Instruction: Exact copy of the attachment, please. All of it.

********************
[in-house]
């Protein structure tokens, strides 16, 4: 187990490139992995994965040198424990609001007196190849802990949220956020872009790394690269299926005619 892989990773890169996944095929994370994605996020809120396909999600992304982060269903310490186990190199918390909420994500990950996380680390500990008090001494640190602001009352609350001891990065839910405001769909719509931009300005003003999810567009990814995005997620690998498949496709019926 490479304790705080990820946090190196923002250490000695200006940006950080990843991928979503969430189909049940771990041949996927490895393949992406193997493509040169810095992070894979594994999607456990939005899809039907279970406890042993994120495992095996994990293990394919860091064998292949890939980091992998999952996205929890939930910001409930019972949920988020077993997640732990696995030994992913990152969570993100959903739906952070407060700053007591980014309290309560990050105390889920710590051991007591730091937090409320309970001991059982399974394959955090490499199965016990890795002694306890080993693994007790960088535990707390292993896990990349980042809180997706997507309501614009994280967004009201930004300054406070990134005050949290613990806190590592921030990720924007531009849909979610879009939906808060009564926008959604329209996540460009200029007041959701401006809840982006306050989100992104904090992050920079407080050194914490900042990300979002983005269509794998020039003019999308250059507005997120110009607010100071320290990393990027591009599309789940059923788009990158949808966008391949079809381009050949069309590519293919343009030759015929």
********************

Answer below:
[in-house]
């Protein structure tokens, strides 16, 4: 187990490139992995994965040198424990609001007196190849802990949220956020872009790394690269299926005619 892989990773890169996944095929994370994605996020809120396909999600992304982060269903310490186990190199918390909420994500990950996380680390500990008090001494640190602001009352609350001891990065839910405001769909719509931009300005003003999810567009990814995005997620690998498949496709019926 490479304790705080990820946090190196923002250490000695200006940006950080990843991928979503969430189909049940771990041949996927490895393949992406193997493509040169810095992070894979594994999607456990939005899809039907279970406890042993994120495992095996994990293990394919860091064998292949890939980091992998999952996205929890939930910001409930019972949920988020077993997640732990696995030994992913990152969570993100959903739906952070407060700053007591980014309290309560990050105390889920710590051991007591730091937090409320309970001991059982399974394959955090490499199965016990890795002694306890080993693994007790960088535990707390292993896990990349980042809180997706997507309501614009994280967004009201930004300054406070990134005050949290613990806190590592921030990720924007531009849909979610879009939906808060009564926008959604329209996540460009200029007041959701401006809840982006306050989100992104904090992050920079407080050194914490900042990300979002983005269509794998020039003019999308250059507005997120110009607010100071320290990393990027591009599309789940059923788009990158949808966008391949079809381009050949069309590519293919343009030759015929």